We investigated CBs and related warm-core intensification in Typhoon Lionrock (2016) using a 3 km mesh nonhydrostatic atmosphere model coupled with ocean and ocean wave models developed by MRI/JMA. The simulated track and intensity of Typhoon Lionrock were quite similar to those in the best track data. The simulation showed that the development of Typhoon Lionrock comprised about eight consecutive periods of vigorous convection corresponding to strong updrafts that occurred over intervals of 1 day or less.
Table 1 summarizes the results of the warm-core intensification processes and associated phenomena in the simulation. The warm-core temperature anomaly in the upper troposphere increased as Typhoon Lionrock developed, and the peak height of the warm-core temperature anomaly gradually ascended during the intensification phase. Notably, warm-core intensification tended to follow peak inner-core updrafts caused by the deepening of convection with a lag time of 0–12 h, implying that the warm-core intensity was enhanced by the intensification of the secondary circulation associated with a release of diabatic heat. These results are consistent with the findings of previous numerical studies (Wang and Wang 2014; Ohno and Satoh 2015; Munsell et al. 2018). Aside from this consistency with the previous studies, this study also showed that the extreme updraft by CBs enhancing the warm-core intensity tended to appear on the downshear side, which was induced by the vertical wind shear.
Peaks of tangential winds tended to occur when the warm-core intensity reached a local maximum in the upper troposphere. This overlap indicated that the wind field near the TC center is nearly balanced with the thermal field. Aside from this process, the weak radial inflows in the mid- to lower troposphere seen during the late intensification phase implies that the horizontal convergence due to the radial inflow could cause the increase of cyclonic circulation too. In the rapid intensification phase during 23–24 August 2016, the warm core developed rapidly in the upper troposphere during eyewall formation, suggesting that the inner core of Typhoon Lionrock developed as a result of the strong updrafts associated with the deep convection. During the mature phase, the updrafts were relatively small compared to those during the intensification phase and the maximum low-level tangential wind speed gradually decreased.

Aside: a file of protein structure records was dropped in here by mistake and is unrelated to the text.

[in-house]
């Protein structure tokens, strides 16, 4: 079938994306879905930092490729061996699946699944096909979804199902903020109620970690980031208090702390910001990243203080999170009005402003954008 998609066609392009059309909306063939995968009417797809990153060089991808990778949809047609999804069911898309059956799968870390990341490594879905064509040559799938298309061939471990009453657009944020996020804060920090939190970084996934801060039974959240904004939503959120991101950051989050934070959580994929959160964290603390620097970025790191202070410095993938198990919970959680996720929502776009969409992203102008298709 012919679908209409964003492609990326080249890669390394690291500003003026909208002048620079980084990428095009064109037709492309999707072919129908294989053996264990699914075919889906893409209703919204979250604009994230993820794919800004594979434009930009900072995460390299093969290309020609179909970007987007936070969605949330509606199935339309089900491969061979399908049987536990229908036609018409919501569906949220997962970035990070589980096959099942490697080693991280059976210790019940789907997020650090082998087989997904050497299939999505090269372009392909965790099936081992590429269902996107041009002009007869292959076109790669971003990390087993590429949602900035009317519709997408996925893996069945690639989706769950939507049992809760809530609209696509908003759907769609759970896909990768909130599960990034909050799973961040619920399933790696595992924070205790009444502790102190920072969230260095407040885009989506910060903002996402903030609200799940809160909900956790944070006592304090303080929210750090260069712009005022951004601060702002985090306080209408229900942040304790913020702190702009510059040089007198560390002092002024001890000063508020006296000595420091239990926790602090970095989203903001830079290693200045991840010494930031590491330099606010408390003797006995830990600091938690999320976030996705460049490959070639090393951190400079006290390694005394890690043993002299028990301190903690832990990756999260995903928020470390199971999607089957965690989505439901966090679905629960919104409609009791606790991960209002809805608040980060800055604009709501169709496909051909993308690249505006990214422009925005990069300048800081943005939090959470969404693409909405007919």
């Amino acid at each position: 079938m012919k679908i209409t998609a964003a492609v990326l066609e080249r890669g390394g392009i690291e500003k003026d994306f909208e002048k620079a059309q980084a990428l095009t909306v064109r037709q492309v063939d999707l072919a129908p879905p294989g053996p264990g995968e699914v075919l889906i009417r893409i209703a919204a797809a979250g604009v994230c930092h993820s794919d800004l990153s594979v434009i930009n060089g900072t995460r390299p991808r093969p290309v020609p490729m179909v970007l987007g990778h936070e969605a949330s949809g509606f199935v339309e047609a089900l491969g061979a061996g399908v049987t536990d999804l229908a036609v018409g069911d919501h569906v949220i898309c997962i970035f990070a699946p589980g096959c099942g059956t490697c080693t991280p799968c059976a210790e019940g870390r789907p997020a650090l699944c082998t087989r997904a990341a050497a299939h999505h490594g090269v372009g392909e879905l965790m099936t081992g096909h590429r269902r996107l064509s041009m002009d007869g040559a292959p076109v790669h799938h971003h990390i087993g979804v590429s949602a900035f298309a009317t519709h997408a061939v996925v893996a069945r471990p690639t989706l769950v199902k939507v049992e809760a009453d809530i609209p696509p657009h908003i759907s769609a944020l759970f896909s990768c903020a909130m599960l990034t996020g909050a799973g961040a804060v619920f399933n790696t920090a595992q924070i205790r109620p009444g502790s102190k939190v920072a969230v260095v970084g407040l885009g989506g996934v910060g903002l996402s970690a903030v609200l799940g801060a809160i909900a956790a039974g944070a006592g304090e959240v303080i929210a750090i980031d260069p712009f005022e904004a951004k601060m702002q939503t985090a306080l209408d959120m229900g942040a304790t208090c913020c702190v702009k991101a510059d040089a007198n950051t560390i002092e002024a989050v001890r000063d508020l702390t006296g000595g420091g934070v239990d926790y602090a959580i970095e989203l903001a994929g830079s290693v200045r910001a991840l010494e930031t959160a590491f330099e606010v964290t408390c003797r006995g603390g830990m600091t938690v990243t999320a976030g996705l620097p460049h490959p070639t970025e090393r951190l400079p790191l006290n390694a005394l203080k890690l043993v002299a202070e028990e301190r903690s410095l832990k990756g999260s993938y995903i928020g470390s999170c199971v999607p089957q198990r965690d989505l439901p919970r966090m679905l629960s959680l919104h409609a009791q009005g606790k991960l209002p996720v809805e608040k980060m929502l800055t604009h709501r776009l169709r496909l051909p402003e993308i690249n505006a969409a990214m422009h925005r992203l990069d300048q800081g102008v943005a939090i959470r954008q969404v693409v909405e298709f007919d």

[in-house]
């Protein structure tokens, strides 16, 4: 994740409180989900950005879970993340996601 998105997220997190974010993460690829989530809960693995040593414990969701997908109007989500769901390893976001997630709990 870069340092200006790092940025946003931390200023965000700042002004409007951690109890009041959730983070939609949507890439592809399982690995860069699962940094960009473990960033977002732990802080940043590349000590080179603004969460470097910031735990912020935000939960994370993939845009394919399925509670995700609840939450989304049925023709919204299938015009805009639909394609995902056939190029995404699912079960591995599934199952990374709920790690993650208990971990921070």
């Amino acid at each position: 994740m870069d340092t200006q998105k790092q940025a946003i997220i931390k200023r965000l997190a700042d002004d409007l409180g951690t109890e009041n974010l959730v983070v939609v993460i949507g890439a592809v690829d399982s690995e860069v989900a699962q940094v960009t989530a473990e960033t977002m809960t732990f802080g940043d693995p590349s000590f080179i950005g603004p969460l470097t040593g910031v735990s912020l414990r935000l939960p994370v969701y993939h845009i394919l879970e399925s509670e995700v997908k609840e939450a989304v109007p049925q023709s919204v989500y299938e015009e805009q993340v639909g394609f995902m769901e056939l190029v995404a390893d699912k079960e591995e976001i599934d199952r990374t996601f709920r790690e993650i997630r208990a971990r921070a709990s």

The budget analysis of PT within the TC inner core illustrated the detailed processes of TC warm-core intensifications. During the intensification phase (Period 1), the diabatic heating explained most of the PT tendency within the radii of 10–40 km while the contribution of PT advection to the PT tendency tended to be small. During the intensification phase to the mature phase (Period 2), the updrafts within the eyewall became stronger than those during Period 1, and were limited within the radii of 10–35 km, causing the increase in diabatic heat. The PT advection within the eye was positive from the surface to the tropopause with a downdraft of 0–0.5 m s−1 within the eye, suggesting the subsidence of high-PT air. During the decay phase (Period 3), the PT tendency became significantly smaller than those for the intensification and mature phases because the diabatic heat generated within the eyewall was small.